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Paul McGann was the shortest lived Doctor, on screen for just one episode. On the other hand, he’s one of the longest lasting Doctors, being the central character of novels, audio plays and comics from 1996 to the present day.

Even with this, though, he’s probably the least well known Doctor, which is why it was a great idea by BBC7 in 2006 to commission Big Finish to create an audio series about the Eighth Doctor similar in style to the television series.

Here, Lucie Miller is the companion, and unlike most companions she doesn’t want to be one. The Time Lords put her on some sort of witness protection program, for reasons unknown, and she’s stuck in the care of the Doctor. The TARDIS can’t even leave without her. Personally, I think this created for a dynamic that’s pretty hard to beat (although Donna did).

Well, that’s enough of the introduction. One last thing – you might think 3 is very few stories to put as my favourite, but, actually, this season only had 6 stories, so 3 is quite a lot indeed.

3. No More Lies

You’d be forgiven for thinking that you’d walked right into the middle of an episode when this one begins, but you’d soon realise this is just the beginning. The first ‘act’ of this story nicely juxtaposes the excitement of some sort of chase that the Doctor and Lucie are in (for once, though, they’re not the chased), and an extremely ordinary garden party in England. It’s intriguing, wondering what the two have to do with each other, but before you can frustrate yourself with confusion, the Doctor and Lucie end up following the man they were chasing into the very same garden party.

Generally, the second act is an extremely emotional story, which I won’t spoil for you, but I’d actually say my favourite thing about the story was the villains. The enemies in this story are a race of creatures that live in the Time Vortex, called the Tar-Modowk, and while they’re not the scariest villains in the world, they very much feel like traditional Doctor Who enemies. It’d be great to see them and the Voritsaurs (pterodactyl-like-creatures that live in the vortex) in the TV show one day.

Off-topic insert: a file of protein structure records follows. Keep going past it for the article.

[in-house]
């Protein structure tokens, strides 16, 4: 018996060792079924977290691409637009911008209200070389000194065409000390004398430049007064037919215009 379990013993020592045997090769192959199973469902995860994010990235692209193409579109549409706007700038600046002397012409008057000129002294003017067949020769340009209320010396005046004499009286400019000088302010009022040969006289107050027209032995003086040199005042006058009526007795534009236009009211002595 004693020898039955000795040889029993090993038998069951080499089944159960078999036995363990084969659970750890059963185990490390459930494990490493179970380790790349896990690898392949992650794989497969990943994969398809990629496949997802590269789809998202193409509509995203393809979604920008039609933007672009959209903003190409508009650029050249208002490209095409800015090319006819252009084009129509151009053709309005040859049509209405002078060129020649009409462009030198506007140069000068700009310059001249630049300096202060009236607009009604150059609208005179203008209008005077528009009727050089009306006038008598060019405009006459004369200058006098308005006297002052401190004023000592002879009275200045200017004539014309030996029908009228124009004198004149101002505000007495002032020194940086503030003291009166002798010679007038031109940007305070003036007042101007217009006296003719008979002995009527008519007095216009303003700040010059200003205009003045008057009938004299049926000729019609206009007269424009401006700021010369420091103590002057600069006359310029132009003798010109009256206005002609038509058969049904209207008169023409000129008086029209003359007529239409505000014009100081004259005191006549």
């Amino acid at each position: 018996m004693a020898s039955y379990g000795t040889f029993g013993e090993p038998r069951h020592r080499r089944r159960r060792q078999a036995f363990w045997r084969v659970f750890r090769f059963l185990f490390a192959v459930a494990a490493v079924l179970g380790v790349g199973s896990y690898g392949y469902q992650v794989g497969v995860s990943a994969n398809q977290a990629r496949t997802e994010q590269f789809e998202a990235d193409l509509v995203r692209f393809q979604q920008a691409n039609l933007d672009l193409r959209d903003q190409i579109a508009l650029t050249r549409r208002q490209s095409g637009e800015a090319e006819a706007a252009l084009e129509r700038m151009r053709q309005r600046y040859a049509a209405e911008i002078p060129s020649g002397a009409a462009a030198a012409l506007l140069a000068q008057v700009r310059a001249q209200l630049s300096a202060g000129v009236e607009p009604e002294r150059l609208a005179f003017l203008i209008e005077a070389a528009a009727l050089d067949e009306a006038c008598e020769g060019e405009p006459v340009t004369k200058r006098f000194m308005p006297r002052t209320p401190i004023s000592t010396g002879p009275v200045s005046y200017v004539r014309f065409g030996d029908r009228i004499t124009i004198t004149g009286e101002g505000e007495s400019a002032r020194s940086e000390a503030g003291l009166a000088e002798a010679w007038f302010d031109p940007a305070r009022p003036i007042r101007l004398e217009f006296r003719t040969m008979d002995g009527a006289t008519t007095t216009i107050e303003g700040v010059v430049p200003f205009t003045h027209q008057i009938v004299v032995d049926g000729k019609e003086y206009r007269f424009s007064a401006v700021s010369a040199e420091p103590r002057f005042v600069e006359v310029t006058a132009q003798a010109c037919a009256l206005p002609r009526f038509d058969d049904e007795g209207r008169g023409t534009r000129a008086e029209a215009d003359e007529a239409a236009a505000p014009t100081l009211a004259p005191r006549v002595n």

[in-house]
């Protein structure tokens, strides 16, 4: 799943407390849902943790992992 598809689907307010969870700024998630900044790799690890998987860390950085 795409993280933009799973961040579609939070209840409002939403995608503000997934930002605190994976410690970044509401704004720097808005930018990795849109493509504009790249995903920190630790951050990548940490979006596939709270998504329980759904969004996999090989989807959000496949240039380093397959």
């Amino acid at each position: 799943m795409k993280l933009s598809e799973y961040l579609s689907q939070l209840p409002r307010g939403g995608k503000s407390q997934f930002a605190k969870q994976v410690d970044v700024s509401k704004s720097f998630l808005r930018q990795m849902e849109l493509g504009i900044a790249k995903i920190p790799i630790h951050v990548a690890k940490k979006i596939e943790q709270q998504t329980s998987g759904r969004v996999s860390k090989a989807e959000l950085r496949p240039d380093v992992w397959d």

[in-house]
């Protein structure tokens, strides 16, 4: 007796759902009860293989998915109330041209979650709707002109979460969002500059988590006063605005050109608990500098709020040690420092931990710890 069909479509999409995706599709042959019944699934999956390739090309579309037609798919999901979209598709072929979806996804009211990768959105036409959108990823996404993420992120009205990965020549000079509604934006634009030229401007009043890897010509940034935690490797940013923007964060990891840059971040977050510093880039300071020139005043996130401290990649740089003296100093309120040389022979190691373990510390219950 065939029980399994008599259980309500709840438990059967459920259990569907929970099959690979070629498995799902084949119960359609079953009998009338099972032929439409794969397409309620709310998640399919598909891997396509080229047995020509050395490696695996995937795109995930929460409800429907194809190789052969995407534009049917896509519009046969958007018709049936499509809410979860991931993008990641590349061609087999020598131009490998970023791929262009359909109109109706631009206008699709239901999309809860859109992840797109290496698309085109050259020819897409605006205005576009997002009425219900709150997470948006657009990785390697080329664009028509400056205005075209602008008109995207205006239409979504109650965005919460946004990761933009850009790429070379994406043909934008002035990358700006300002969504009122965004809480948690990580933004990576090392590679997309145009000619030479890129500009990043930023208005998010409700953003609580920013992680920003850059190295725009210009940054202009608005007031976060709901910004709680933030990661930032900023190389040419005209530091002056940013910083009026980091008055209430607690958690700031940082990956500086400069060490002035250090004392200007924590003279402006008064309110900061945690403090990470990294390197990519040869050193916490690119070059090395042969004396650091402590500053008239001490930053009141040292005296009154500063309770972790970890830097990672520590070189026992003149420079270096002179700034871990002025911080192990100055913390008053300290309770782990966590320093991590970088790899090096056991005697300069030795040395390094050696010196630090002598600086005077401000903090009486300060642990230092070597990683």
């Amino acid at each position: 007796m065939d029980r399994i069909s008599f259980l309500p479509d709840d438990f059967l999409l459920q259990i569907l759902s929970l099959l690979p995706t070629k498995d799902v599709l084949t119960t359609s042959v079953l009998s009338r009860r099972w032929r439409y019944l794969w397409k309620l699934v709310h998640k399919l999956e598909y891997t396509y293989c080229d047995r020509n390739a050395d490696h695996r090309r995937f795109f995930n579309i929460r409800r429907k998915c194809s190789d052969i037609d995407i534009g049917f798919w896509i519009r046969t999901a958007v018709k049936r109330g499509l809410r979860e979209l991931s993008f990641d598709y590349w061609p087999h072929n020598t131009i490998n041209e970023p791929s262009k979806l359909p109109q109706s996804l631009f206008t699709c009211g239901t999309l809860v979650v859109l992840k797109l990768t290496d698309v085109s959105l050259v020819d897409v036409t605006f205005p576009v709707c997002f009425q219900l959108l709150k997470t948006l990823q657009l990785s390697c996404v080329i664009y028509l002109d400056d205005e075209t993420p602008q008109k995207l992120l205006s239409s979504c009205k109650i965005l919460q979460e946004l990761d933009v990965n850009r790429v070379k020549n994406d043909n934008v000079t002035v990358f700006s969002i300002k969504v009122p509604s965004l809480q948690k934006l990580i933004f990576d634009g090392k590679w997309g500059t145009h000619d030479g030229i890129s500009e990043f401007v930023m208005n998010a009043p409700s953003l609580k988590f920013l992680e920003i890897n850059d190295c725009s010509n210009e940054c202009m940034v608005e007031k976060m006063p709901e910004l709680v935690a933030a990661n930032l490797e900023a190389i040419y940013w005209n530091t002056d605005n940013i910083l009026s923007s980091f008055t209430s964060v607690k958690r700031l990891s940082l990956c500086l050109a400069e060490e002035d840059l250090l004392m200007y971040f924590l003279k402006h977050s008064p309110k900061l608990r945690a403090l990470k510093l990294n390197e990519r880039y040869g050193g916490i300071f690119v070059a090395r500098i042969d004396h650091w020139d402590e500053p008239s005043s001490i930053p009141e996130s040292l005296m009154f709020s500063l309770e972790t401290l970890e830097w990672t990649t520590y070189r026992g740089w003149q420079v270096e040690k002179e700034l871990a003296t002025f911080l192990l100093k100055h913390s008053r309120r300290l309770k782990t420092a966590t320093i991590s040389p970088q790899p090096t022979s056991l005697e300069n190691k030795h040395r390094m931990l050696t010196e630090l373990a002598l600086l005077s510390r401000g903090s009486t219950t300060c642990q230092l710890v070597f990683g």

It’s also worth noting that the audio play manages, by different background noises, to create a perfect image of the garden party in your mind – brilliant work on the part of Big Finish, I say.

The Doctor: I thought you wanted to save the world?
Gordon: I just didn’t envisage saving it by riding bareback on a pterodactyl named Margaret.

2. Phobos

If No More Lies created the perfect image of the garden party by just sound, then in this story the moon of Phobos is perfectly created in one’s imagination by the sound and description alone. Here, Phobos is a planet of extreme sports, a place visited by adrenaline junkies, or ‘drennies’ as the characters put it. And on this planet lives a beast, lying in wait to attack.

Once again, I don’t want to spoil the story, but near the end the Doctor has to face his fears. And it’s not just fears of the past. The greatest fear that the Doctor faces is the fear of what he may have to do in the future. Now, think what you like, but that sounds suspiciously close to the end of the Time War to me.

1. Human Resources

This is the two part finale. Most of the story is set in what appears to be an office, but it’s filled with so many differences from reality that the first part of the story is just hilarious. Of course, there’s still something clearly wrong, so there’s a very creepy feel about this, but that just makes everything so much better.

In the second part, we have the return of the Cybermen. And they’re Mondasian Cybermen, at that, before they even discovered Telos. What’s lovely is that the voices are a very subtle blend of new series Cybermen voices, and old series Cybermen, which gives them quite a disconcerting sound.

In addition, this is, after all, the season finale, so we find out all about what this witness protection program for Lucie was. We also have some very major character development on the part of Lucie, and we catch a glimpse at the Time Lords, and the chaotic way with which they try to control the universe without actually interferring.

Plus, the manner in which the Cybermen was defeated was both incredibly ludicrous, and extremely funny. If anything else, you have to hear this episode for that.

These episodes can be purchased on Amazon, or on the Big Finish website.

  • The507thDoctor

    thanks for the info, I have been maening to listen to some of these for a while.

  • grapes9h5

    not a big radio play guy but I did always find all the 8th Doctor stuff fascinating.

    • Oscar the Grouch, Time Lord

      Yeah – I was wary at first, too, but then after hearing this set, it’s just fantastic!

  • Tardyssey

     I like the idea of a companion being forced on the Doctor and the Tardis not leaving without them. The Doctor just couldn’t ditch her on a small moon somewhere. I’ll have to check it out.

    • Oscar the Grouch, Time Lord

       That led to some great dynamics. There were some scenes in which it appeared that Lucie even led the Daleks to the Doctor, and you could seriously believe each other. First series where (in the first episode at least) the companion and the Doctor genuinely hated each other.

      • Oscar the Grouch, Time Lord

         *You could seriously believe that

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